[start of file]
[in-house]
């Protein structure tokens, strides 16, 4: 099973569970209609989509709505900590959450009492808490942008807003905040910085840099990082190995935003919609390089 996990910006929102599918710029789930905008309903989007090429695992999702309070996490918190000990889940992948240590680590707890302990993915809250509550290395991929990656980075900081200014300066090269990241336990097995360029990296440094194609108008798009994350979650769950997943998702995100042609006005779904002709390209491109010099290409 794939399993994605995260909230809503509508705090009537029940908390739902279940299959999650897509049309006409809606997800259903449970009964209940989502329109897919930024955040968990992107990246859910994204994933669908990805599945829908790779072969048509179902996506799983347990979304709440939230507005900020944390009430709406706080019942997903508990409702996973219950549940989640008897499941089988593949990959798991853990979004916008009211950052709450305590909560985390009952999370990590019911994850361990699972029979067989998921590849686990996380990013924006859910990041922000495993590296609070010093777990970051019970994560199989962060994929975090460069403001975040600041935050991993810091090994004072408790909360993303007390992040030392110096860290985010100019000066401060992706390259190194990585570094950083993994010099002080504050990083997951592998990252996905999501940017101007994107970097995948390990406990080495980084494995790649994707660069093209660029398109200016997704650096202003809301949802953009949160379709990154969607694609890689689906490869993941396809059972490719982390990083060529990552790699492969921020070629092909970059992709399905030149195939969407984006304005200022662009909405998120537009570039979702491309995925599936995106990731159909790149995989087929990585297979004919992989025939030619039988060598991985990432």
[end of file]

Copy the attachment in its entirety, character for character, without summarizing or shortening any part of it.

[in-house]
């Protein structure tokens, strides 16, 4: 099973569970209609989509709505900590959450009492808490942008807003905040910085840099990082190995935003919609390089 996990910006929102599918710029789930905008309903989007090429695992999702309070996490918190000990889940992948240590680590707890302990993915809250509550290395991929990656980075900081200014300066090269990241336990097995360029990296440094194609108008798009994350979650769950997943998702995100042609006005779904002709390209491109010099290409 794939399993994605995260909230809503509508705090009537029940908390739902279940299959999650897509049309006409809606997800259903449970009964209940989502329109897919930024955040968990992107990246859910994204994933669908990805599945829908790779072969048509179902996506799983347990979304709440939230507005900020944390009430709406706080019942997903508990409702996973219950549940989640008897499941089988593949990959798991853990979004916008009211950052709450305590909560985390009952999370990590019911994850361990699972029979067989998921590849686990996380990013924006859910990041922000495993590296609070010093777990970051019970994560199989962060994929975090460069403001975040600041935050991993810091090994004072408790909360993303007390992040030392110096860290985010100019000066401060992706390259190194990585570094950083993994010099002080504050990083997951592998990252996905999501940017101007994107970097995948390990406990080495980084494995790649994707660069093209660029398109200016997704650096202003809301949802953009949160379709990154969607694609890689689906490869993941396809059972490719982390990083060529990552790699492969921020070629092909970059992709399905030149195939969407984006304005200022662009909405998120537009570039979702491309995925599936995106990731159909790149995989087929990585297979004919992989025939030619039988060598991985990432």